Photos by Michael Do
With the release of their phenomenal new album Bloom, Beach House seem to be reaching a peak in their popularity that even surpasses the love they received for 2010's modern classic Teen Dream. As popular as they've been in years past, though, opinion has always been a little split on their live show; some fans will sing their praises while others will dismiss their performances as slow, unimpressive, or boring. With Bloom likely providing them their biggest wave of publicity yet, this ensuing bout of touring will serve to solidify their live reputation one way or another. But I wouldn't be too worried about Beach House. For one reason or another, I walked into the Beacham on Wednesday night with pretty high expectations, and the show still managed to completely blow me away.
Opening act Zomes (AKA Lungfish guitarist Asa Osborne) took to the stage first to warm up the room. His minimalist brand of looping, hypnotic drone music, played entirely on a single keyboard and set to hard-hitting drum machine patterns, was met with a mixed reception from the restless concertgoers. Some amongst the crowd were completely transfixed, while others fell somewhere between bemused and annoyed; a few seconds into his second song, two guys in front of us declared the distorted sounds emitting from Osborne's keyboard to be "the world's longest fart." Still, Zomes managed to command the attention of a decent part of the audience, and, from where I was standing, his music did an excellent job of filling the room and setting the mood. The distorted, chippy tone of his keyboard really gave the music a nice driving quality, and at times reminded me pretty heavily of Jeff Mangum's early noise experiments with Neutral Milk Hotel and others. Over the course of 45 minutes though, Zomes lost favor even with his most loyal listeners, and the final third of his set was a bit painful to sit through, if only because of the increasingly vocal frustration of the audience. But, not long after Osborne's departure, the main attraction took the stage, and all qualms were forgotten.
I'd seen Beach House a couple of times before this - once at Coachella and once supporting a hugely popular Vampire Weekend tour - and I can confidently say that this is easily the strongest their live show has ever been. By far. Maybe it's because they're headlining this tour, but the band, once again a trio with the addition of a drummer, performed with more confidence and energy than I've ever seen from them, propelling their stage presence from "good live band" to "dream pop tour-de-force."
The band opened with a one-two punch of cuts from Bloom, easing into the show under sparse, ghostly lighting with 'Troublemaker' before lighting up the stage with 'Other People'. The crowd was really receptive to the Bloom material, and a good chunk quickly recognized and sang along with the new songs, a fact for which we can probably thank the album's widespread and insanely early leak. It was a nice, solid opener, but it was the third song of the set, Teen Dream single and crowd favorite 'Norway', that really set the mood for the rest of the night.
Beach House's MVP has always been Victoria Legrand's powerful voice, but I'll be damned if their excellent light show didn't give her a run for her money. As the band went into 'Norway', the stage was doused in icy blue lighting and a flurry of snowflake- like lights were illuminated behind them, providing an appropriately frigid backdrop for one of Beach House's most wintry songs. The breathtaking stage setting, combined with an incredibly emotive performance and enthusiastic singing from nearly everyone in attendance, made for a truly magical moment in a set that had quite a few of them.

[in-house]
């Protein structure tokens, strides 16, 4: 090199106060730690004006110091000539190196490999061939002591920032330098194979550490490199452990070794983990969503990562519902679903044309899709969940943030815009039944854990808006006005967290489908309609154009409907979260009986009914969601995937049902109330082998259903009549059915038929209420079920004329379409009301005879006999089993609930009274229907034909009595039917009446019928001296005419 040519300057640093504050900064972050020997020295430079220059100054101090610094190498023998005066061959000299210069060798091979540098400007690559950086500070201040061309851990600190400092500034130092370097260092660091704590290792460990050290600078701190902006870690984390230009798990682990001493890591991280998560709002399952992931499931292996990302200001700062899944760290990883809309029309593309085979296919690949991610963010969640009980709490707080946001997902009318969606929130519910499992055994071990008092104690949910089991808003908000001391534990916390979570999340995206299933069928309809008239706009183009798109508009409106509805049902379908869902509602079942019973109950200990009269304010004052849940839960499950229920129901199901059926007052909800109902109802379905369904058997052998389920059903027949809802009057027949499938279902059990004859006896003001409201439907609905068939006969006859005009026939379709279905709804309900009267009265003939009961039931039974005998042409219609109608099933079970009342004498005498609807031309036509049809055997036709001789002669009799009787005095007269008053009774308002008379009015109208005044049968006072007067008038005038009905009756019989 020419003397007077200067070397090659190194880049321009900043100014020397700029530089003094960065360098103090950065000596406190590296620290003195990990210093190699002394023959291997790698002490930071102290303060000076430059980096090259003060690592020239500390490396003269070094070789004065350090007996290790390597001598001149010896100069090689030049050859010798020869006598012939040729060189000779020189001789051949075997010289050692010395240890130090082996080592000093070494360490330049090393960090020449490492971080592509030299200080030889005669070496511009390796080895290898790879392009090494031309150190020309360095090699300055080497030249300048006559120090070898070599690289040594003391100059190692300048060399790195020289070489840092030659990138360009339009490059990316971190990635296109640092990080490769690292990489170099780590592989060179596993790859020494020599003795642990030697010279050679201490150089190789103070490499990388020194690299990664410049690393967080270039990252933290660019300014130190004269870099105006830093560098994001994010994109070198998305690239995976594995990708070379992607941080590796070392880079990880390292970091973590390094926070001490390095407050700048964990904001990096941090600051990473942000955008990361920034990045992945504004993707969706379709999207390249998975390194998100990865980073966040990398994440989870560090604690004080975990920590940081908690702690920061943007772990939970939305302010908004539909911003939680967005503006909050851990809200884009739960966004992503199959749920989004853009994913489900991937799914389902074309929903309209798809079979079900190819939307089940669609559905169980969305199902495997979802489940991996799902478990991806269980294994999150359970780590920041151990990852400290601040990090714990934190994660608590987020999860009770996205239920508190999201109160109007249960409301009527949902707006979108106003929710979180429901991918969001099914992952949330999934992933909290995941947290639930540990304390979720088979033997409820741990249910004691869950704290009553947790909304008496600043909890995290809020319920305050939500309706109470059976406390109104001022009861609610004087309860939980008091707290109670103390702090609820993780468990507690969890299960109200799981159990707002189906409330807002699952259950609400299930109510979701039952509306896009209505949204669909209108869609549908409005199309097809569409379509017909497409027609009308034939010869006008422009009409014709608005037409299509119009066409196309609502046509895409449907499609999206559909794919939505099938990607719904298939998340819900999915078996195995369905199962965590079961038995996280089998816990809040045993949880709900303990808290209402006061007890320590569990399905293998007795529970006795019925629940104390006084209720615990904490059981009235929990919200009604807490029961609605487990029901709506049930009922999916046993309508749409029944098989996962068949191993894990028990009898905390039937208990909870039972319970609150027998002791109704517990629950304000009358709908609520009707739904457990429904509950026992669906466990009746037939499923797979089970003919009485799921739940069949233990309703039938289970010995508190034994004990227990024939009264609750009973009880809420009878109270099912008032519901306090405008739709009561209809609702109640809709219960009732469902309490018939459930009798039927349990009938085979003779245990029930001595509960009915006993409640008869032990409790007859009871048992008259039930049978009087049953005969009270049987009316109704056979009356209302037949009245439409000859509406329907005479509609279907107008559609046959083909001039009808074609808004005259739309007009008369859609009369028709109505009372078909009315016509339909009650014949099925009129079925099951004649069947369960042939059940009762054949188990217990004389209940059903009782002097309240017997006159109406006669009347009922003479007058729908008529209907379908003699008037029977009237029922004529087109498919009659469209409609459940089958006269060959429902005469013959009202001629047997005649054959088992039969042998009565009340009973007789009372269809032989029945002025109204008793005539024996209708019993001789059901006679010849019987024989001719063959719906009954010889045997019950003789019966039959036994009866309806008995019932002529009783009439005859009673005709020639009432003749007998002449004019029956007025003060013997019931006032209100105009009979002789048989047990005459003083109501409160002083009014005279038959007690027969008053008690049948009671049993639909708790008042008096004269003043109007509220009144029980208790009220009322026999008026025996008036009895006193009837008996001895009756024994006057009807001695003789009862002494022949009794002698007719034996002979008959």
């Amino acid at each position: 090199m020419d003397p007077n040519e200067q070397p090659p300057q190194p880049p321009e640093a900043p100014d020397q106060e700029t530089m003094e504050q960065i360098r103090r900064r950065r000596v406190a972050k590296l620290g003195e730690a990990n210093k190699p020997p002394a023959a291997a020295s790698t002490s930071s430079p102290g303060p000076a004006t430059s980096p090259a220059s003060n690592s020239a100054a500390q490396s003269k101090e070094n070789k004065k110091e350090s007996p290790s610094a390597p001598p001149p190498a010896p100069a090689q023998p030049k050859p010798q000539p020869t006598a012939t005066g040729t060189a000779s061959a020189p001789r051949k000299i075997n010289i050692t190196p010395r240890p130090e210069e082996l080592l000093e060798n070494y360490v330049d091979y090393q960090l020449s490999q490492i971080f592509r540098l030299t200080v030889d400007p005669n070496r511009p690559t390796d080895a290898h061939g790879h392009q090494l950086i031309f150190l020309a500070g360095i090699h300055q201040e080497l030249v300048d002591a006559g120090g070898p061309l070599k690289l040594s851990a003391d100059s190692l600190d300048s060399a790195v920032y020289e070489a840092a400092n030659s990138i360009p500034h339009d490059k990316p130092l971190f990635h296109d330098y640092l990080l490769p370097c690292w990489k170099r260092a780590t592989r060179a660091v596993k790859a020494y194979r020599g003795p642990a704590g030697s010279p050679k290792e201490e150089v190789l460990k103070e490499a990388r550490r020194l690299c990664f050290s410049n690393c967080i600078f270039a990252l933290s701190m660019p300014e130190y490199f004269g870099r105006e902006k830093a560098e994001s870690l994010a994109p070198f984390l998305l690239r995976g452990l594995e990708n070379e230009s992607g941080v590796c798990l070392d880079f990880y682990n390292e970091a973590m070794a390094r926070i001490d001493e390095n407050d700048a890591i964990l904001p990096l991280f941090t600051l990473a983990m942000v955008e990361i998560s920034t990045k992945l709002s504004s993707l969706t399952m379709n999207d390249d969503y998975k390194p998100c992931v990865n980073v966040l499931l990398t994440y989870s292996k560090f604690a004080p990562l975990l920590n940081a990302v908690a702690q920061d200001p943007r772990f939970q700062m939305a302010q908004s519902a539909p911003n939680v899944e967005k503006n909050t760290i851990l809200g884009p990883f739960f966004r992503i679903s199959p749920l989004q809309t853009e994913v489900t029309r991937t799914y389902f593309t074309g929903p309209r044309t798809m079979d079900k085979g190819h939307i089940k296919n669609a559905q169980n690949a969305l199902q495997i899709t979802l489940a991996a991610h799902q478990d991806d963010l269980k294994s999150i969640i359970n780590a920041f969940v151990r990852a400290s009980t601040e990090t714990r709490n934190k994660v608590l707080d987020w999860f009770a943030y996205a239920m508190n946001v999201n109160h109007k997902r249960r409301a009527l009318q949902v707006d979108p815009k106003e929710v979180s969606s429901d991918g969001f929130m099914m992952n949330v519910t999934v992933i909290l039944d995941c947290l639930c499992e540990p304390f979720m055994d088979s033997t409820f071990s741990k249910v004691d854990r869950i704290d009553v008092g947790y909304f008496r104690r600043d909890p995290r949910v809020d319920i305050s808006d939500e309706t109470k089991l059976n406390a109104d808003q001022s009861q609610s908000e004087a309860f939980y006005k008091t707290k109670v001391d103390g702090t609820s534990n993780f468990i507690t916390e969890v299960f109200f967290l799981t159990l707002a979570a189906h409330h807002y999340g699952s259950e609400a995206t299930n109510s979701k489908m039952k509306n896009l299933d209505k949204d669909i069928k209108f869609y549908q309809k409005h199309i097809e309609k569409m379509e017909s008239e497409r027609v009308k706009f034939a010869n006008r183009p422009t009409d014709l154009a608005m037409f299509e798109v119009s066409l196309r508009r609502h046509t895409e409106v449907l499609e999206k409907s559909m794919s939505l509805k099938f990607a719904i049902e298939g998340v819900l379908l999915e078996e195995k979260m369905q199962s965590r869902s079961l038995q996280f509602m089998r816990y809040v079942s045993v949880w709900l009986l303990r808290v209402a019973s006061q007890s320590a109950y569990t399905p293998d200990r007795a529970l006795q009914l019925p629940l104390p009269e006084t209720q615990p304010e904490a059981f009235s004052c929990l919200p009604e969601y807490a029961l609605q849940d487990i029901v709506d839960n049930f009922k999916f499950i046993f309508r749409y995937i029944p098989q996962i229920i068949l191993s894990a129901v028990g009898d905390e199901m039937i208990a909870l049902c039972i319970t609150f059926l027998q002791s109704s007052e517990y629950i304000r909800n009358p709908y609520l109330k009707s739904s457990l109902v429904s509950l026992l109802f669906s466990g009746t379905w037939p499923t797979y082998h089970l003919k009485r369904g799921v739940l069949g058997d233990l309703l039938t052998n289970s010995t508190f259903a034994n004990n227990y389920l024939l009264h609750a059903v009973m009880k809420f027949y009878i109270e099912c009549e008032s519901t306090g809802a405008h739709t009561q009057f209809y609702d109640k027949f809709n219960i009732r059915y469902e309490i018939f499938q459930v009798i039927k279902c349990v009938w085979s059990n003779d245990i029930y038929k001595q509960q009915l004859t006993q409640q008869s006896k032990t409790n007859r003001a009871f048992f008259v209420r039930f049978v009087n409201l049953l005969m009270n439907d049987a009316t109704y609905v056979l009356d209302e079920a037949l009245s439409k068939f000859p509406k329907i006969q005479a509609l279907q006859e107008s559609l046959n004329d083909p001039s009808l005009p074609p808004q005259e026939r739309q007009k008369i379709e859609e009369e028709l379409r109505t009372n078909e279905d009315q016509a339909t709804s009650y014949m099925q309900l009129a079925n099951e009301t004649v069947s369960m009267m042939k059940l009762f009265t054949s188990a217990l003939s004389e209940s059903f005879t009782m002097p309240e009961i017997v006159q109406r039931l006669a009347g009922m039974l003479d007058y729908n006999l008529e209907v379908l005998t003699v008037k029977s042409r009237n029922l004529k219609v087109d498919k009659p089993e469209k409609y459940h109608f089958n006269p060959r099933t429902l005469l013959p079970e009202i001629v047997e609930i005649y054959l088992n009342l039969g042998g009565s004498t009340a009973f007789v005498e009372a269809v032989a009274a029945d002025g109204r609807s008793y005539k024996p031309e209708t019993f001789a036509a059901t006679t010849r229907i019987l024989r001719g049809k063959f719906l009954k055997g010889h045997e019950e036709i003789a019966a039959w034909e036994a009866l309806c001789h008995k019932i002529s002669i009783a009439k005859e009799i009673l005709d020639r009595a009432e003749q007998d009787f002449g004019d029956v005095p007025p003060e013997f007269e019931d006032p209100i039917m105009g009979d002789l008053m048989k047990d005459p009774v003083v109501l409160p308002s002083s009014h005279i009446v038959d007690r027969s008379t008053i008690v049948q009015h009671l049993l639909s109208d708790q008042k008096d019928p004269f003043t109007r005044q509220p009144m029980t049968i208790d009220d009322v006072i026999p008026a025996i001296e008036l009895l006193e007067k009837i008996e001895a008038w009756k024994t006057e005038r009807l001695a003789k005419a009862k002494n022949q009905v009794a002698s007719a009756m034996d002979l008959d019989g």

Both the band's performances and stage settings continued to be fantastic for the duration of the show. Each song in the set was matched with a different lighting approach, a mood-setting technique that gave each performance a unique character and a memorable visual aspect. The rising and falling action of 'Wild' was accentuated with sudden flourishes of light. A veil of green smoke shrouded Victoria during a haunting performance of vinyl-only b-side 'Equal Mind', which came out of left-field to be one of the night's most striking moments. And a spotlight shone down on Victoria during 'Wishes', adding a theatrical element to what was already one of Bloom's most dramatic tracks. A spectacle of flashing lights during the song's peaks led to it being one of the most memorable of the lot.
But, despite the strength of everything preceding it, the absolute highlight of the show was the electrifying, stratospheric encore performance of Teen Dream highlight '10 Mile Stereo' and the following rendition of epic Bloom closer 'Irene'. Strange as it may seem, Beach House had been getting the crowd moving all night, especially to favorites like 'Zebra' and slow-dancer 'Myth', but it was during '10 Mile Stereo', amidst the frantically flashing lights and Victoria's booming vocals, that people actually started attempting to crowdsurf to Beach House, which is so obviously and unspeakably amazing that it doesn't bear further explanation. 'Irene' proved to be a perfect followup, slowly building to a momentous singalong outro and providing a perfect note of release to end the show on.
In the final moments of the set, as they had at various other points, spotlights shone into the audience, reflecting off of mirrorballs and creating imitations of Bloom's album art all across the walls. It was an amazing effect, and, as it illuminated the room around us, it revealed the most beautiful aspect of the bands' performance: the way that it brought people together in a communal celebration of music. The crown jewel in a show full of more incredible moments than any indie concert has the right to, it was something even Beach House's staunchest detractors would have trouble arguing with.